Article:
Bali, Kembang Janger dance
Some expert said that the janger is derived from Sanghyang dance. The female and male choirs were taken away from Sanghyang Dedari and formed new composition. Some said that janger originated from the song of girls, who picked coffee beans from the trees in North Bali. When they were sitting together during their break in the work, they began to sing together, joined by a few boys and it developed into janger. Other said it was the Balinese answer for Sumatran Rampak Sembilan dance.
The popularity of this art performance reached its peak in 1960s, when nearly every village and every school in Bali has its own janger group. In that time becoming a successful janger dancer was the dream of every youth. They hummed the janger song all day long, accompanying all their activities.
Janger is performed by a group of boys and girls. The boys are usually sitting in two row facing each other and the girls are sitting in another two rows, so that they form a square, in some performance the square formation is substituted with two row formation in which the girls occupy the front row while the boys on the back. The boys are sitting cross-legged, while uttering ejaculated sound and doing intricate hand movements which are derived from pencak silat (traditional martial art) movements. The girls are kneeling and singing a janger song while dancing and making weaving patterns with their hands. The janger performance is usually accompanied by geguntangan orchestra.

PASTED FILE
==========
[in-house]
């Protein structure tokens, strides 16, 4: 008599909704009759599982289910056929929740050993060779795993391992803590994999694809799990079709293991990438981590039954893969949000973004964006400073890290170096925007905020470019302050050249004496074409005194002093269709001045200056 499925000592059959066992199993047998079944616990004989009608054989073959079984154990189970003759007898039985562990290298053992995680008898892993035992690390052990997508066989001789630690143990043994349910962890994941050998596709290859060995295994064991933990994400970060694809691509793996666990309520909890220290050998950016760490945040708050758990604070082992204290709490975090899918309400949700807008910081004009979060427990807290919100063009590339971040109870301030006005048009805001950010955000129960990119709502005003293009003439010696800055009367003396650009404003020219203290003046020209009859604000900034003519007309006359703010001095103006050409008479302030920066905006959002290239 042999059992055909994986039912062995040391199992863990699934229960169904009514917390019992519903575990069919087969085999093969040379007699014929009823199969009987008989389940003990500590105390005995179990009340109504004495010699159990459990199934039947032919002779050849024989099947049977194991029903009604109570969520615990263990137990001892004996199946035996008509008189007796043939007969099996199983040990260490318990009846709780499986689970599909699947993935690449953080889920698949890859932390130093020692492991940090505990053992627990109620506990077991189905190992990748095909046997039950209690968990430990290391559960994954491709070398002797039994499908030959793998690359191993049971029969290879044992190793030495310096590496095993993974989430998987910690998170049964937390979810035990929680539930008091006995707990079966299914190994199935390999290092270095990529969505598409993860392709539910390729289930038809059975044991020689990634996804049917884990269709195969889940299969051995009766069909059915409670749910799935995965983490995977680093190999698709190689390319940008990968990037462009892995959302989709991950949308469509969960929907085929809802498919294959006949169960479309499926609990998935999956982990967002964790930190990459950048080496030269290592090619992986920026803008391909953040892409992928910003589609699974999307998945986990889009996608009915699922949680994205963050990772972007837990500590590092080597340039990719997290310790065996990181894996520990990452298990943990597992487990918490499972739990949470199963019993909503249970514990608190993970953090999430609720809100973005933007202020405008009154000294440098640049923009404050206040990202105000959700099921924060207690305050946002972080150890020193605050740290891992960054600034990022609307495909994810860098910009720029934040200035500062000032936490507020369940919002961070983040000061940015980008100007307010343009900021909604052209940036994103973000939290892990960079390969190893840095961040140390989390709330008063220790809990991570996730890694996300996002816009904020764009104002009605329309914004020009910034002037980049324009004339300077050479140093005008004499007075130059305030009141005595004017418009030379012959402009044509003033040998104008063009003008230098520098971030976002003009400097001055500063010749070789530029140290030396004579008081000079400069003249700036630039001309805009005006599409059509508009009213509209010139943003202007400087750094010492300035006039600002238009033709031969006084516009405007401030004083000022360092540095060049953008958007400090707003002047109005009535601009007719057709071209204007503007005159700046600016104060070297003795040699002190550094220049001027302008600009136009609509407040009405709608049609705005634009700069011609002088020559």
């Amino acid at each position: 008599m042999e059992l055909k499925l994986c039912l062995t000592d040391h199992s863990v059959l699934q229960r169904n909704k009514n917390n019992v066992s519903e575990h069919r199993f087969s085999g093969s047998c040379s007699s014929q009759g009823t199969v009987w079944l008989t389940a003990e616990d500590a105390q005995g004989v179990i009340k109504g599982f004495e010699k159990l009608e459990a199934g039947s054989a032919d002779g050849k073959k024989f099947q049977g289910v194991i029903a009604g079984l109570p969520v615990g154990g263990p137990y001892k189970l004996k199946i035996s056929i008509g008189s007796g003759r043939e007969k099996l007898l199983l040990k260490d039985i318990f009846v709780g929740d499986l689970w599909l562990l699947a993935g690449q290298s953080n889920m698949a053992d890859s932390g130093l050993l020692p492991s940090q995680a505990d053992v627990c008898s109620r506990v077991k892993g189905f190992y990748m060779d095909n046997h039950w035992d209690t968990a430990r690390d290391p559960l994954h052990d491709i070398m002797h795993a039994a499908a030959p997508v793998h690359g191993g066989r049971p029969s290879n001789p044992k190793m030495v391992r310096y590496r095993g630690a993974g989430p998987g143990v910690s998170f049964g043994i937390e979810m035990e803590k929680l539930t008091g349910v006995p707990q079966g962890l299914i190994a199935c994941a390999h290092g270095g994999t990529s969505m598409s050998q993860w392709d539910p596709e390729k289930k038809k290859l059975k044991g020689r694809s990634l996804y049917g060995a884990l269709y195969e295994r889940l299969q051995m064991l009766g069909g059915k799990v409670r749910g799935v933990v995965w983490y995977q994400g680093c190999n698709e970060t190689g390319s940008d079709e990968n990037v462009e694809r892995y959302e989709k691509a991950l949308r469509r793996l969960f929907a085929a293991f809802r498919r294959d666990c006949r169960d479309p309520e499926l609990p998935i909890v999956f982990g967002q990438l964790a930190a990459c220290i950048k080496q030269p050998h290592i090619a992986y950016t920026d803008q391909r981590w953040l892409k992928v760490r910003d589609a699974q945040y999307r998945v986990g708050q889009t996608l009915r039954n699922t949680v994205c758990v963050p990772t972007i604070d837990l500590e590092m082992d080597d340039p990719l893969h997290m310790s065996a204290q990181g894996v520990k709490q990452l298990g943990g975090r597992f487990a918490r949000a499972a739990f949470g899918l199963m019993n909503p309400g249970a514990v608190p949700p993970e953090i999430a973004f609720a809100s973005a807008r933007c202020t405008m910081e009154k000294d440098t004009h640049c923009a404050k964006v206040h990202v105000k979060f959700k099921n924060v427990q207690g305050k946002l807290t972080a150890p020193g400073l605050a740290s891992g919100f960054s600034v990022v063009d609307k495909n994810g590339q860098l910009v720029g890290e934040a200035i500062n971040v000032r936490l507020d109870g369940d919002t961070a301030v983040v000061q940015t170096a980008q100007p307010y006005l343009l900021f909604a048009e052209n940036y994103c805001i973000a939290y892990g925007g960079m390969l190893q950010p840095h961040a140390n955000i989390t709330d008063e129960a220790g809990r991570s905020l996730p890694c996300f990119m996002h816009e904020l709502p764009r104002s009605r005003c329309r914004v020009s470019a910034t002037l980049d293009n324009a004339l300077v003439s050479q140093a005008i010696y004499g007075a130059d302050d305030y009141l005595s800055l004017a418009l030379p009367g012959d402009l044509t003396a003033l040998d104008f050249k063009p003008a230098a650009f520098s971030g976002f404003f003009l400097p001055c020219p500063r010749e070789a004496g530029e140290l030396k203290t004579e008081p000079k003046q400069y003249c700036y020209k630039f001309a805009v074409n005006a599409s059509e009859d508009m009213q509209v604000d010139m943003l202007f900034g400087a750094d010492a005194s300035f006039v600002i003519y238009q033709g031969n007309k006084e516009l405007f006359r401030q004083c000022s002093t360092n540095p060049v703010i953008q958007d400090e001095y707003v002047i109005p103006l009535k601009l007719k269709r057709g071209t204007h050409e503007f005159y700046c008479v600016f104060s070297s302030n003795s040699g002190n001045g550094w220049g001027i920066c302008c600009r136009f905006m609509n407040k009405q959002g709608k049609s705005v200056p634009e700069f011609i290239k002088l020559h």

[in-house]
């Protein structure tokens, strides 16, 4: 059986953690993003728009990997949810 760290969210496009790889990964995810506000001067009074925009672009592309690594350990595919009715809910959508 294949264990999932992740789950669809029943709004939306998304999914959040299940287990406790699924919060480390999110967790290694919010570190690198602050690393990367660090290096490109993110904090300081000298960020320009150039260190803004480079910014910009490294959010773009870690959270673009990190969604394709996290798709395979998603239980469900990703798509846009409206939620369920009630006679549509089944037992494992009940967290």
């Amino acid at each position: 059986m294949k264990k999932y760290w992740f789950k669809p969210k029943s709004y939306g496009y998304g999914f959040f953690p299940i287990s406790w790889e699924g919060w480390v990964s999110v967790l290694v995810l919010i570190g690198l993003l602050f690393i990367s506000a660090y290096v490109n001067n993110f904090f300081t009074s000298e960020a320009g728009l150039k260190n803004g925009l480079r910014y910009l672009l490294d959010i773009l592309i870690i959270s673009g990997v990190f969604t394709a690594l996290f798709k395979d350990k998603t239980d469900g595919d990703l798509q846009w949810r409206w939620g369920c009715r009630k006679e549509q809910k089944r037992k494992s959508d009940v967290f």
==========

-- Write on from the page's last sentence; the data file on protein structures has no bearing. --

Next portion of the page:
What is quite unique and produce diverse opinion on janger is not the dance but the costume of the dancers. At first, the costume of the girls was the Balinese sarong and a bodice, and the boys wore sarongs and Balinese headdresses. But with the time the girls changed their costumes to European clothes, eve
n wearing stockings and shoes. The boys changed their sarong to khaki uniforms with apulets and pasted or painted moustache and even dressed as boy scouts. Early writer such as Hickman Powell and Covarrubias agreed that janger is an unbalinese dance.
The rapid spreading of janger in 1960s which swept the entire island so quickly made most Balinese share the same thought that janger would not last long, and it is true. After 1965, most of the janger groups vanished from the community. Only a few are left which still perform for tourist in Denpasar.